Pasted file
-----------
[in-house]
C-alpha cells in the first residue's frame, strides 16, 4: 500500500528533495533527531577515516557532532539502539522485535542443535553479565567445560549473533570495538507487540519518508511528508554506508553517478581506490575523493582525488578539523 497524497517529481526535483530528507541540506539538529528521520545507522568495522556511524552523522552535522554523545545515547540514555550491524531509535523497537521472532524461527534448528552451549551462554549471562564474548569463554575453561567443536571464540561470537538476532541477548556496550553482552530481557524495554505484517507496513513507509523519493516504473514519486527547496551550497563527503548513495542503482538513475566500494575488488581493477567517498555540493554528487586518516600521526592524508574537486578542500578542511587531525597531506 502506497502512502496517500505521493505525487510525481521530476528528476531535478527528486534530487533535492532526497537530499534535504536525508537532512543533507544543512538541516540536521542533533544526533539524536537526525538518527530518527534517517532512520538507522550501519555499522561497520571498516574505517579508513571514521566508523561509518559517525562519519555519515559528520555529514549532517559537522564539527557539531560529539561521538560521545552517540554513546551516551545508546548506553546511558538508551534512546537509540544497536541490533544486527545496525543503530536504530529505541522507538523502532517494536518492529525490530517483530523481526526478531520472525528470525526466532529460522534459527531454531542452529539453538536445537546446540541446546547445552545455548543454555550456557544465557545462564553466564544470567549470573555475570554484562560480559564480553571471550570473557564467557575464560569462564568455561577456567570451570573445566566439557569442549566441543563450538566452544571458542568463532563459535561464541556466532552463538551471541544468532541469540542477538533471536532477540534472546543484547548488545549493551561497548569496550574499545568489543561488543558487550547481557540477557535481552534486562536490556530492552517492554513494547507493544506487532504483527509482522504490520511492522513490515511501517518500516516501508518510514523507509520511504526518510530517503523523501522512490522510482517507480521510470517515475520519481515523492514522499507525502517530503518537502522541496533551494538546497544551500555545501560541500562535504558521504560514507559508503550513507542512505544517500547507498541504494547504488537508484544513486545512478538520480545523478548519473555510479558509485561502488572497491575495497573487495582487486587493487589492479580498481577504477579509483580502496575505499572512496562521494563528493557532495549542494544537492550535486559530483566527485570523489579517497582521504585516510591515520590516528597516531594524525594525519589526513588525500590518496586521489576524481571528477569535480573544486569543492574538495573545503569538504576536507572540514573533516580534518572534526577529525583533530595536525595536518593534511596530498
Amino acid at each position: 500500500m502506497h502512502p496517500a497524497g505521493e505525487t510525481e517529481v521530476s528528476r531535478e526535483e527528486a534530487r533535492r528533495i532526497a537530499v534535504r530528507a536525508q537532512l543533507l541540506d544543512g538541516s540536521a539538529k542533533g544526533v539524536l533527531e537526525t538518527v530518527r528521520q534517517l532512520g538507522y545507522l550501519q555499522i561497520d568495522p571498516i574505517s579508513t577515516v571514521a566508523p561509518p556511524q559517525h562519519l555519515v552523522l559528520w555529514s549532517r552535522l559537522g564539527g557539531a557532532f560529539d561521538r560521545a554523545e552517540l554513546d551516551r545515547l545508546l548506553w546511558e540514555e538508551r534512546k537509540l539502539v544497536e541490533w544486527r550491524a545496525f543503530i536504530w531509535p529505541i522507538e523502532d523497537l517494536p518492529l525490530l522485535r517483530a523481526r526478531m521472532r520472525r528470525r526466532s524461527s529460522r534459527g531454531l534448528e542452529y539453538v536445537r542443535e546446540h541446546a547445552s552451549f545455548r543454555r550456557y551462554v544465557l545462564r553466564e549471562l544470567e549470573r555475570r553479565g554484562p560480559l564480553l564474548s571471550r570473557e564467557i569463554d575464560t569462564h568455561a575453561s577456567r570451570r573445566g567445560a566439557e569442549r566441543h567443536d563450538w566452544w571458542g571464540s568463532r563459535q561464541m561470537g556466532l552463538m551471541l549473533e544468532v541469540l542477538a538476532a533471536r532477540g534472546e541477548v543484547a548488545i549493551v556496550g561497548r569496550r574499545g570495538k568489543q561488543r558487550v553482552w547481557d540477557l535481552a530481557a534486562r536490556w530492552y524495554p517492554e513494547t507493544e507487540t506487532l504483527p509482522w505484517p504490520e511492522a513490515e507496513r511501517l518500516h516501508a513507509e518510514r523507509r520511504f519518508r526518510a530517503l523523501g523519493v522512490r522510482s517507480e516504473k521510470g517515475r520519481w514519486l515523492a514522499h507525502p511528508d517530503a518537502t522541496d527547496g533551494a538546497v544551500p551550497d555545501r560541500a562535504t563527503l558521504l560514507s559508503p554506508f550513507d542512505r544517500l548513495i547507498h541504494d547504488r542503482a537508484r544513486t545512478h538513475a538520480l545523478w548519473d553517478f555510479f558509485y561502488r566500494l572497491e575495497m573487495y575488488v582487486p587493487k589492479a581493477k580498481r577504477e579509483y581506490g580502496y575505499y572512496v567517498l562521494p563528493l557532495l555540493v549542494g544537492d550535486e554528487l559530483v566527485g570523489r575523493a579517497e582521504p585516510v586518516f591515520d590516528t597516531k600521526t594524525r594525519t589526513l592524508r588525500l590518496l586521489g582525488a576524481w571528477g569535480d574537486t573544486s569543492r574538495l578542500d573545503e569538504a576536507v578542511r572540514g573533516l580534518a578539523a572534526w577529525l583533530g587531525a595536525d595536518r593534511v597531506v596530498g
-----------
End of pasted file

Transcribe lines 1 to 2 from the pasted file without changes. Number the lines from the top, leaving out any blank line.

[in-house]
C-alpha cells in the first residue's frame, strides 16, 4: 500500500528533495533527531577515516557532532539502539522485535542443535553479565567445560549473533570495538507487540519518508511528508554506508553517478581506490575523493582525488578539523 497524497517529481526535483530528507541540506539538529528521520545507522568495522556511524552523522552535522554523545545515547540514555550491524531509535523497537521472532524461527534448528552451549551462554549471562564474548569463554575453561567443536571464540561470537538476532541477548556496550553482552530481557524495554505484517507496513513507509523519493516504473514519486527547496551550497563527503548513495542503482538513475566500494575488488581493477567517498555540493554528487586518516600521526592524508574537486578542500578542511587531525597531506 502506497502512502496517500505521493505525487510525481521530476528528476531535478527528486534530487533535492532526497537530499534535504536525508537532512543533507544543512538541516540536521542533533544526533539524536537526525538518527530518527534517517532512520538507522550501519555499522561497520571498516574505517579508513571514521566508523561509518559517525562519519555519515559528520555529514549532517559537522564539527557539531560529539561521538560521545552517540554513546551516551545508546548506553546511558538508551534512546537509540544497536541490533544486527545496525543503530536504530529505541522507538523502532517494536518492529525490530517483530523481526526478531520472525528470525526466532529460522534459527531454531542452529539453538536445537546446540541446546547445552545455548543454555550456557544465557545462564553466564544470567549470573555475570554484562560480559564480553571471550570473557564467557575464560569462564568455561577456567570451570573445566566439557569442549566441543563450538566452544571458542568463532563459535561464541556466532552463538551471541544468532541469540542477538533471536532477540534472546543484547548488545549493551561497548569496550574499545568489543561488543558487550547481557540477557535481552534486562536490556530492552517492554513494547507493544506487532504483527509482522504490520511492522513490515511501517518500516516501508518510514523507509520511504526518510530517503523523501522512490522510482517507480521510470517515475520519481515523492514522499507525502517530503518537502522541496533551494538546497544551500555545501560541500562535504558521504560514507559508503550513507542512505544517500547507498541504494547504488537508484544513486545512478538520480545523478548519473555510479558509485561502488572497491575495497573487495582487486587493487589492479580498481577504477579509483580502496575505499572512496562521494563528493557532495549542494544537492550535486559530483566527485570523489579517497582521504585516510591515520590516528597516531594524525594525519589526513588525500590518496586521489576524481571528477569535480573544486569543492574538495573545503569538504576536507572540514573533516580534518572534526577529525583533530595536525595536518593534511596530498